School Library Journal (January 1, 2017)
Gr 4-8-With the latest in his series of books focused on the Greek deities, O’Connor brings to life the goddess of the hunt. Various individuals share anecdotes, weaving a nuanced portrait of Artemis: formidable, quick-witted, occasionally cruel, yet always deeply devoted to the natural world and intensely protective of women and girls. The images are dynamic, with the use of different perspectives creating drama and suspense. Blonde, blue-eyed Artemis is illustrated with cool tones, befitting her characterization. Complementing the visuals, the writing is exciting yet lyrical, evoking the poetry of the original legends. Some stories contain violence, and there is brief nudity but nothing explicit (in one scene, the hunter Actaeon spies the goddess bathing naked and as punishment is transformed into a stag and devoured by his own dogs). The back matter is particularly noteworthy: in “Greek Notes,” O’Connor provides insightful-and witty-commentary, and his bibliography will intrigue readers curious about the source material. Though the author is true to the original tales (never shying away from their less savory elements), he injects a feminist perspective, emphasizing Artemis’s strong relationships with other women and, in “Greek Notes,” referring to Actaeon as a “creepy peeping Tom.” VERDICT An excellent addition to graphic novel and Greek mythology collections.-Mahnaz Dar, School Library Journal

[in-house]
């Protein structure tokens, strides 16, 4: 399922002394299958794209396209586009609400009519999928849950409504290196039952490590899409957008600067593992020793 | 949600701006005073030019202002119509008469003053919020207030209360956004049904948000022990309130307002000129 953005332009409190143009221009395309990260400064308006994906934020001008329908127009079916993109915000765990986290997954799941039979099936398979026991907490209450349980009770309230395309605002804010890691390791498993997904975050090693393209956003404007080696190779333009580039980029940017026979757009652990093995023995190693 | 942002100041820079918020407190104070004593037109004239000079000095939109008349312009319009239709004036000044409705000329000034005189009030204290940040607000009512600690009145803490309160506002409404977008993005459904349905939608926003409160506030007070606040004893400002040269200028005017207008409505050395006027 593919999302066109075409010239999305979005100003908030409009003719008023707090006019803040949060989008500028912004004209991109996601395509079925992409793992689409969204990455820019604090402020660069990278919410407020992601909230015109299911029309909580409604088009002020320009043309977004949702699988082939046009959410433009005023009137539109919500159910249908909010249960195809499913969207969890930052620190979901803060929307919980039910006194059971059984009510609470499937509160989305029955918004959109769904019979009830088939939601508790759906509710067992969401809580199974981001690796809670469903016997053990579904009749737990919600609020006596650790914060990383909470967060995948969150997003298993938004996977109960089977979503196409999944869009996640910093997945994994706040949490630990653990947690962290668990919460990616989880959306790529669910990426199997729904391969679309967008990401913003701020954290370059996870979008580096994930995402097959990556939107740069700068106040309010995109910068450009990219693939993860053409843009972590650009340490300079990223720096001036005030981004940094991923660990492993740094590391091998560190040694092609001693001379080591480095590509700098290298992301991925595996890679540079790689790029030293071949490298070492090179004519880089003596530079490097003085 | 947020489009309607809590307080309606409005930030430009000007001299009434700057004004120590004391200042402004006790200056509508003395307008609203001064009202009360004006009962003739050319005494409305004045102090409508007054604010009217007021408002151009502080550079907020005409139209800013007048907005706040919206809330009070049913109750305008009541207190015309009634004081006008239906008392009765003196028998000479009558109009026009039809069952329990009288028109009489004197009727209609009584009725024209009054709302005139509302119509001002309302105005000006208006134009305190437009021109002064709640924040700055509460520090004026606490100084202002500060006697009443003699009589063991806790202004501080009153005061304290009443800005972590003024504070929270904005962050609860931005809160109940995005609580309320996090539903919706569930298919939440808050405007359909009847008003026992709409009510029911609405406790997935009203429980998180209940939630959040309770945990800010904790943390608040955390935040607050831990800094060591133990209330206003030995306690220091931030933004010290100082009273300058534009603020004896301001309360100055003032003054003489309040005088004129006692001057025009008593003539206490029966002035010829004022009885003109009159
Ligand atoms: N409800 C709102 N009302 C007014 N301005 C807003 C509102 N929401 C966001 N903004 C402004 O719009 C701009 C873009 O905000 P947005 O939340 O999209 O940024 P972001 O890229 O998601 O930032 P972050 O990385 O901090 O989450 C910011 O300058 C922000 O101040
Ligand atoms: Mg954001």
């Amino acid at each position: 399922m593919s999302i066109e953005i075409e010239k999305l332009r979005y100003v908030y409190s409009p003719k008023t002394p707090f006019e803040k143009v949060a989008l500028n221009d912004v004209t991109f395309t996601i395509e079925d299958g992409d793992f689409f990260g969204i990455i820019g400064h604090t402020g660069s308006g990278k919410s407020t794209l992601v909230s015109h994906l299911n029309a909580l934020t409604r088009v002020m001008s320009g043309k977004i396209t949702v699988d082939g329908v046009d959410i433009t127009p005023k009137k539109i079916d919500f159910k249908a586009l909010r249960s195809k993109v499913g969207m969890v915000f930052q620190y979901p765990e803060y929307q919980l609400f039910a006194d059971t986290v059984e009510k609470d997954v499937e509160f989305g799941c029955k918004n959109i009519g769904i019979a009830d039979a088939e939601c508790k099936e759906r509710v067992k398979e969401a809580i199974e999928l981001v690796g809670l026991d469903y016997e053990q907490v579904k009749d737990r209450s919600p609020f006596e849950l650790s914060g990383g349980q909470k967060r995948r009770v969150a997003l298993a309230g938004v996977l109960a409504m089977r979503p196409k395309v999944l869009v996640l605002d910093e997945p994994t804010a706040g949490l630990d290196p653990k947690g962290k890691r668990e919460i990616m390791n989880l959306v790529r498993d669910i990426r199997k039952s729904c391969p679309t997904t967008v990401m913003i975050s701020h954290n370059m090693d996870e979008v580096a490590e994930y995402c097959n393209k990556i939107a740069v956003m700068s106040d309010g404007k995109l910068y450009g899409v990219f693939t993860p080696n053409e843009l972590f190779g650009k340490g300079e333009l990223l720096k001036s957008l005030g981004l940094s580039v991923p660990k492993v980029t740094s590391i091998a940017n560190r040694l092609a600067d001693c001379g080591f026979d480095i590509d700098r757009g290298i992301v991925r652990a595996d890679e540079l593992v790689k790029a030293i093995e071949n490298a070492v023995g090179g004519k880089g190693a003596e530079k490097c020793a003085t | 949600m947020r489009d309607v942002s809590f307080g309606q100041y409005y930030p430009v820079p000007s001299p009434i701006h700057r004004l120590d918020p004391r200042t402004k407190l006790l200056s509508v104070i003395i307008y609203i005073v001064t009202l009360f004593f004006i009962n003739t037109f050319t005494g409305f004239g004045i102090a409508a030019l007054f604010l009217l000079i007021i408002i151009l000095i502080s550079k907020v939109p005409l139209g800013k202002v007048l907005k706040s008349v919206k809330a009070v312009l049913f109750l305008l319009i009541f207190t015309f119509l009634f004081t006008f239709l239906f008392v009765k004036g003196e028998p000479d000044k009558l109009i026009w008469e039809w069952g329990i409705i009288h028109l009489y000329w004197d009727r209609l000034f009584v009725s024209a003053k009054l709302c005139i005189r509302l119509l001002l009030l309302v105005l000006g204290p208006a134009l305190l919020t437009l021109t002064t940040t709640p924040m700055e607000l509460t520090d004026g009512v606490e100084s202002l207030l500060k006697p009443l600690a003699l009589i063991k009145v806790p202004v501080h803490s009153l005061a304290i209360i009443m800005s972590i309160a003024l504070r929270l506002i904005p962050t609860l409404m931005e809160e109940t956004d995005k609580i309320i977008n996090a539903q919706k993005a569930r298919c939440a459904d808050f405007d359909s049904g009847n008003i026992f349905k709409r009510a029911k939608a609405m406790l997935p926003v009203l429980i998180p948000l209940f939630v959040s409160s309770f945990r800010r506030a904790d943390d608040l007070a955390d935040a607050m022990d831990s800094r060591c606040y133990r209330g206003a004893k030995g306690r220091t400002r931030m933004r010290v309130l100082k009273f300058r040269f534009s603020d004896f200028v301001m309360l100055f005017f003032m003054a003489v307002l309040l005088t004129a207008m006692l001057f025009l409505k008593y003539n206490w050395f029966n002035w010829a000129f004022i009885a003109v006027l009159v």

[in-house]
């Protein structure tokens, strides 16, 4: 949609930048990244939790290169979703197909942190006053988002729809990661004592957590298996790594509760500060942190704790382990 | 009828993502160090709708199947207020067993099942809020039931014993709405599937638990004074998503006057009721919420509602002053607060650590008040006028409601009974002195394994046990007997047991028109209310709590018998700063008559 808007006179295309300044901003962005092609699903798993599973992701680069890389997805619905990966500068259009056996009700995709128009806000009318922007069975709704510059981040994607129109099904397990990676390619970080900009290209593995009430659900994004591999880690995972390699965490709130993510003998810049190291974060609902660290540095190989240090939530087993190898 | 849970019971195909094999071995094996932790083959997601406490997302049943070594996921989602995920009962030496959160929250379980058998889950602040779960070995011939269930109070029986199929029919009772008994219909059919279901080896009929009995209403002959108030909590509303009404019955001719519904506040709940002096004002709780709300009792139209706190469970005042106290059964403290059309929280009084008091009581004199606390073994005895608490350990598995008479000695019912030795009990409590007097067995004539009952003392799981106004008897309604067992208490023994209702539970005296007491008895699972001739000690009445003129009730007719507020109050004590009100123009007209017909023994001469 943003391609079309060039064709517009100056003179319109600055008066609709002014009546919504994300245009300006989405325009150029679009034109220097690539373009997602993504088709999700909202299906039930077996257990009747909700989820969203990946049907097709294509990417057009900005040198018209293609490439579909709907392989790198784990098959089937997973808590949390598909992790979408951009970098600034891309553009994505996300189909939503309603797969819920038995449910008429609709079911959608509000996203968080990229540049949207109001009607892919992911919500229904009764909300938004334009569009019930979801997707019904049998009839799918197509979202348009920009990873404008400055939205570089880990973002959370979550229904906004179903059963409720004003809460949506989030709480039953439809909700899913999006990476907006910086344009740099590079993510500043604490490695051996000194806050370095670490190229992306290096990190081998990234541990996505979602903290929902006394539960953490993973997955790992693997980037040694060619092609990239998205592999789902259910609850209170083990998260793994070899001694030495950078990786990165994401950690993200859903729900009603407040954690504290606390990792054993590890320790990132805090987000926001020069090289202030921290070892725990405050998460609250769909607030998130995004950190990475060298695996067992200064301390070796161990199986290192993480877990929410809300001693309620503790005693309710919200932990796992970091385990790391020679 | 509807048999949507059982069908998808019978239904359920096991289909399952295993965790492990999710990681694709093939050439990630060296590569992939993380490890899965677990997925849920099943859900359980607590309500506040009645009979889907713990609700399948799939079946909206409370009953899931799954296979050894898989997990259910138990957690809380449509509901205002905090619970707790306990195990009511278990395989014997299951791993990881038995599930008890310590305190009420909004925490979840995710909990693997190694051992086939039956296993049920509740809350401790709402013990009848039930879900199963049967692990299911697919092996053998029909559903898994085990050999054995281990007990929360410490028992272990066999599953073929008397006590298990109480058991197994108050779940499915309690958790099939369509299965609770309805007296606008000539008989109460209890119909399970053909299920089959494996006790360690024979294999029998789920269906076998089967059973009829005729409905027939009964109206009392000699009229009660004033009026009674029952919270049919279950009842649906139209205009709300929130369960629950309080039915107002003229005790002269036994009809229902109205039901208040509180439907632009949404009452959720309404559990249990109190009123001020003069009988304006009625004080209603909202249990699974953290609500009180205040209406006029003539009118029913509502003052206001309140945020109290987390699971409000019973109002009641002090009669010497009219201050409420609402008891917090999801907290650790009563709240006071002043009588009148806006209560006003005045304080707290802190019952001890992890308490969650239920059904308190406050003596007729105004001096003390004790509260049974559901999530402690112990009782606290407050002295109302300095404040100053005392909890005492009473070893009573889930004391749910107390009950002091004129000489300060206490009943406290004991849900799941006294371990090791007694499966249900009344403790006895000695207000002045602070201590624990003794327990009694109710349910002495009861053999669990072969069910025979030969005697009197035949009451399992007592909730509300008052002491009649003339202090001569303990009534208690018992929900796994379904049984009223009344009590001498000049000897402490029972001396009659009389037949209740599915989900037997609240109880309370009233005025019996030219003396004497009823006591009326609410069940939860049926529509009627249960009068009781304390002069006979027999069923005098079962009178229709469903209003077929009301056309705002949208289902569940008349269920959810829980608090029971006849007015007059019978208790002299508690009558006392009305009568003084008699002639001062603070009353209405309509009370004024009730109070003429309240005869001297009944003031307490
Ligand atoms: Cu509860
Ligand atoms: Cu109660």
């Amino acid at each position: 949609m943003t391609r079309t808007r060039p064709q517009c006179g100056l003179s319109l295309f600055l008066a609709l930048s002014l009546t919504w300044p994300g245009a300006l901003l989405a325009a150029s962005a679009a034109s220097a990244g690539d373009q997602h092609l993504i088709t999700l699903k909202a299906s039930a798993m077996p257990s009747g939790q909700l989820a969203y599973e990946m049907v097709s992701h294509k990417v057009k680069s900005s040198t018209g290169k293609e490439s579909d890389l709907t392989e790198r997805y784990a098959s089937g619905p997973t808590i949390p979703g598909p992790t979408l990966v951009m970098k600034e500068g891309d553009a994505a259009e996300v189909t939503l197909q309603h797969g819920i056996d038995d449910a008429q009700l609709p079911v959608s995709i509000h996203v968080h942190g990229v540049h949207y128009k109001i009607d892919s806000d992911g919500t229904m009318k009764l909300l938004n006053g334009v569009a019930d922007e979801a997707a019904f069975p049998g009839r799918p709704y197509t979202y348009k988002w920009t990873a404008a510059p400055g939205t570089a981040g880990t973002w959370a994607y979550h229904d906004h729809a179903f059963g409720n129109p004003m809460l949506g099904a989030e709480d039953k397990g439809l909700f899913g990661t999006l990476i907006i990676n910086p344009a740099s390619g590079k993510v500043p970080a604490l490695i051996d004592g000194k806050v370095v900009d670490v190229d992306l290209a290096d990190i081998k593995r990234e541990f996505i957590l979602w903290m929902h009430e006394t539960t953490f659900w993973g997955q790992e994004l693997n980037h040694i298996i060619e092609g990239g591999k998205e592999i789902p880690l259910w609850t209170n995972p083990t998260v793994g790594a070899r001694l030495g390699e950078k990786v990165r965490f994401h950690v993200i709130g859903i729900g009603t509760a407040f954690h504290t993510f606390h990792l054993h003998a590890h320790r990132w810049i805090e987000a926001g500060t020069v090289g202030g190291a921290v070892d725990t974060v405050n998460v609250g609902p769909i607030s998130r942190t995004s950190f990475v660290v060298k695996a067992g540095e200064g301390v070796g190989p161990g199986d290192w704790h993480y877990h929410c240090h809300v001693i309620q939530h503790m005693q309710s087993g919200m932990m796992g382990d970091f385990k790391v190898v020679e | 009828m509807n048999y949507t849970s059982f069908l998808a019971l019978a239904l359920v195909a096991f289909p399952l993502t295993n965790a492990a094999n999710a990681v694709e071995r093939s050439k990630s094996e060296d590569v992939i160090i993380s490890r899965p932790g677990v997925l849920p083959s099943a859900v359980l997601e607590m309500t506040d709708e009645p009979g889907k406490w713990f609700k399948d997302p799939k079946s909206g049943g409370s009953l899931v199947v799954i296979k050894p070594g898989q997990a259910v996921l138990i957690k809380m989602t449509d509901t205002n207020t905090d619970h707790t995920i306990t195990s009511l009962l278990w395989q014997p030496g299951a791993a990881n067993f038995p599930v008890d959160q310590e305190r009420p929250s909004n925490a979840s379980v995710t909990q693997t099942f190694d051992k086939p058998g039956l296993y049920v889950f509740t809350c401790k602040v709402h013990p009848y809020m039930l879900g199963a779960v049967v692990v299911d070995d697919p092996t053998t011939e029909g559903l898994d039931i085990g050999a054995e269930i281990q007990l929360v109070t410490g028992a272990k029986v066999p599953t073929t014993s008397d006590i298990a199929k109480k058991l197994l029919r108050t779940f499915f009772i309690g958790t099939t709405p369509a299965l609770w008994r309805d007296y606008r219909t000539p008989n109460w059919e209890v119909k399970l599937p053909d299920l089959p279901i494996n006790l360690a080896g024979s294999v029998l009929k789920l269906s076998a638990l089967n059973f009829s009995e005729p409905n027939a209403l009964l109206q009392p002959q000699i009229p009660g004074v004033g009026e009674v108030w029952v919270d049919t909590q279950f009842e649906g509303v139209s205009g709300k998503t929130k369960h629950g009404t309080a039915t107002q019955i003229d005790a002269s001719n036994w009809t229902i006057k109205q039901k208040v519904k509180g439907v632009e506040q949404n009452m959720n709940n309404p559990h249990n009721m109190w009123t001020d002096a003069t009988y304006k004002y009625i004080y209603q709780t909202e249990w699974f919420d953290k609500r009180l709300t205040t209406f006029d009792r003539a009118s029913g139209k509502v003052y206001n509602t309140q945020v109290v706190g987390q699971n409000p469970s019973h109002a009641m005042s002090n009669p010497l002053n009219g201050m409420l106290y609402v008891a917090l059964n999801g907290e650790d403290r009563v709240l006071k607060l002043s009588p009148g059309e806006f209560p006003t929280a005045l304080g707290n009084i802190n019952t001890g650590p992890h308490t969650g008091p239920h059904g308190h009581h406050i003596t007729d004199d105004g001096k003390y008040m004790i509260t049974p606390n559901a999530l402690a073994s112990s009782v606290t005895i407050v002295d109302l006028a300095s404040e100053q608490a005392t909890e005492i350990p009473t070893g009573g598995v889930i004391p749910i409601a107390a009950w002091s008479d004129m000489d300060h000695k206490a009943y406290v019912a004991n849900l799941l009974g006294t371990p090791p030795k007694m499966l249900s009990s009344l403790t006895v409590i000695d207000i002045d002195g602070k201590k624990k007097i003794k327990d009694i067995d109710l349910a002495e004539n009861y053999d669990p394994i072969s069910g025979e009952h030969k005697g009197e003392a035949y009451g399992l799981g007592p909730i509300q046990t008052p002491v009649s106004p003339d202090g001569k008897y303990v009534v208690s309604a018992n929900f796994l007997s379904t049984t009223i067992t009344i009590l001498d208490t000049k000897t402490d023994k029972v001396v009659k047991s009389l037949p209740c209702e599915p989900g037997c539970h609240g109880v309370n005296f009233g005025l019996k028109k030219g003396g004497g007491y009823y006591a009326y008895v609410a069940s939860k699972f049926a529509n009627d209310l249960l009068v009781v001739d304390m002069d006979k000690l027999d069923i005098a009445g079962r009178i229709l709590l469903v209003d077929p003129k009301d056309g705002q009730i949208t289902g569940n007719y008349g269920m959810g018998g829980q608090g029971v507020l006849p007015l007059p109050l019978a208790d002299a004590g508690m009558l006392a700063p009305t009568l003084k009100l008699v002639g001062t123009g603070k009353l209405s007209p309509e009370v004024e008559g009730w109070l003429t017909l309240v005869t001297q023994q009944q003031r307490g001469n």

About the Author

George O’Connor is the author of several picture books, including the New York Times bestseller Kapow!, Kersplash, and Sally and the Some-thing. JOURNEY INTO MOHAWK COUNTRY was his first graphic novel, a long-held dream that weaves together his passion for history and ongoing research into Native American life. He’s also the author/illustrator of a new picture book, If I Had a Raptor.
He lives in Brooklyn, New York.